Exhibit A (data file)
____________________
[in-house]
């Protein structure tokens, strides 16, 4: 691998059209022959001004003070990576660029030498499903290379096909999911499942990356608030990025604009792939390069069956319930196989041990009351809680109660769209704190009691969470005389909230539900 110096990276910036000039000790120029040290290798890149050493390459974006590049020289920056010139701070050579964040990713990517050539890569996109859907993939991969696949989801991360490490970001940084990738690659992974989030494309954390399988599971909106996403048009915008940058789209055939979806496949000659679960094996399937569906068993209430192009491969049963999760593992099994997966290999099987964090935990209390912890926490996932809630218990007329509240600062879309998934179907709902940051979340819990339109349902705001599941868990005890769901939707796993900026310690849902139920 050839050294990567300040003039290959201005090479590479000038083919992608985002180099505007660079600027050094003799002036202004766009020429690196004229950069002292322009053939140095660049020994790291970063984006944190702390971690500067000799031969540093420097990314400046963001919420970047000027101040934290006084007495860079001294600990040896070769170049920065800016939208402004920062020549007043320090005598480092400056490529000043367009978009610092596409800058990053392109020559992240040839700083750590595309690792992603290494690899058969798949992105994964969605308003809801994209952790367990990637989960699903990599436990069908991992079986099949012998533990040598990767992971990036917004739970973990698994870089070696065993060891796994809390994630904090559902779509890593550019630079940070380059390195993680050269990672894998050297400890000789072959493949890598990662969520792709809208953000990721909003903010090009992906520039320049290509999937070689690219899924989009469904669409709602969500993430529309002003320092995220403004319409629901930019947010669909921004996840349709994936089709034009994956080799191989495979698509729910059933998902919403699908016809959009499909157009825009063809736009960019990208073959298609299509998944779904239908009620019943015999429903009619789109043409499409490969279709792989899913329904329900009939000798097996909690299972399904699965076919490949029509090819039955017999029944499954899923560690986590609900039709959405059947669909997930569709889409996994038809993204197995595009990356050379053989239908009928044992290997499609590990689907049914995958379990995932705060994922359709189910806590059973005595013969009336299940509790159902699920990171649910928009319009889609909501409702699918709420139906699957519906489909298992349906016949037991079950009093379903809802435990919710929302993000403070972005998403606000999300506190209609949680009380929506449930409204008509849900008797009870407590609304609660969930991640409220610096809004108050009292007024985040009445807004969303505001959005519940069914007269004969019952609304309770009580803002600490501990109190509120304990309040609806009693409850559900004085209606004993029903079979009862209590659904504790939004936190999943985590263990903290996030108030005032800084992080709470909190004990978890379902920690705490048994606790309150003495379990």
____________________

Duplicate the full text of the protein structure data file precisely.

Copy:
[in-house]
């Protein structure tokens, strides 16, 4: 691998059209022959001004003070990576660029030498499903290379096909999911499942990356608030990025604009792939390069069956319930196989041990009351809680109660769209704190009691969470005389909230539900 110096990276910036000039000790120029040290290798890149050493390459974006590049020289920056010139701070050579964040990713990517050539890569996109859907993939991969696949989801991360490490970001940084990738690659992974989030494309954390399988599971909106996403048009915008940058789209055939979806496949000659679960094996399937569906068993209430192009491969049963999760593992099994997966290999099987964090935990209390912890926490996932809630218990007329509240600062879309998934179907709902940051979340819990339109349902705001599941868990005890769901939707796993900026310690849902139920 050839050294990567300040003039290959201005090479590479000038083919992608985002180099505007660079600027050094003799002036202004766009020429690196004229950069002292322009053939140095660049020994790291970063984006944190702390971690500067000799031969540093420097990314400046963001919420970047000027101040934290006084007495860079001294600990040896070769170049920065800016939208402004920062020549007043320090005598480092400056490529000043367009978009610092596409800058990053392109020559992240040839700083750590595309690792992603290494690899058969798949992105994964969605308003809801994209952790367990990637989960699903990599436990069908991992079986099949012998533990040598990767992971990036917004739970973990698994870089070696065993060891796994809390994630904090559902779509890593550019630079940070380059390195993680050269990672894998050297400890000789072959493949890598990662969520792709809208953000990721909003903010090009992906520039320049290509999937070689690219899924989009469904669409709602969500993430529309002003320092995220403004319409629901930019947010669909921004996840349709994936089709034009994956080799191989495979698509729910059933998902919403699908016809959009499909157009825009063809736009960019990208073959298609299509998944779904239908009620019943015999429903009619789109043409499409490969279709792989899913329904329900009939000798097996909690299972399904699965076919490949029509090819039955017999029944499954899923560690986590609900039709959405059947669909997930569709889409996994038809993204197995595009990356050379053989239908009928044992290997499609590990689907049914995958379990995932705060994922359709189910806590059973005595013969009336299940509790159902699920990171649910928009319009889609909501409702699918709420139906699957519906489909298992349906016949037991079950009093379903809802435990919710929302993000403070972005998403606000999300506190209609949680009380929506449930409204008509849900008797009870407590609304609660969930991640409220610096809004108050009292007024985040009445807004969303505001959005519940069914007269004969019952609304309770009580803002600490501990109190509120304990309040609806009693409850559900004085209606004993029903079979009862209590659904504790939004936190999943985590263990903290996030108030005032800084992080709470909190004990978890379902920690705490048994606790309150003495379990």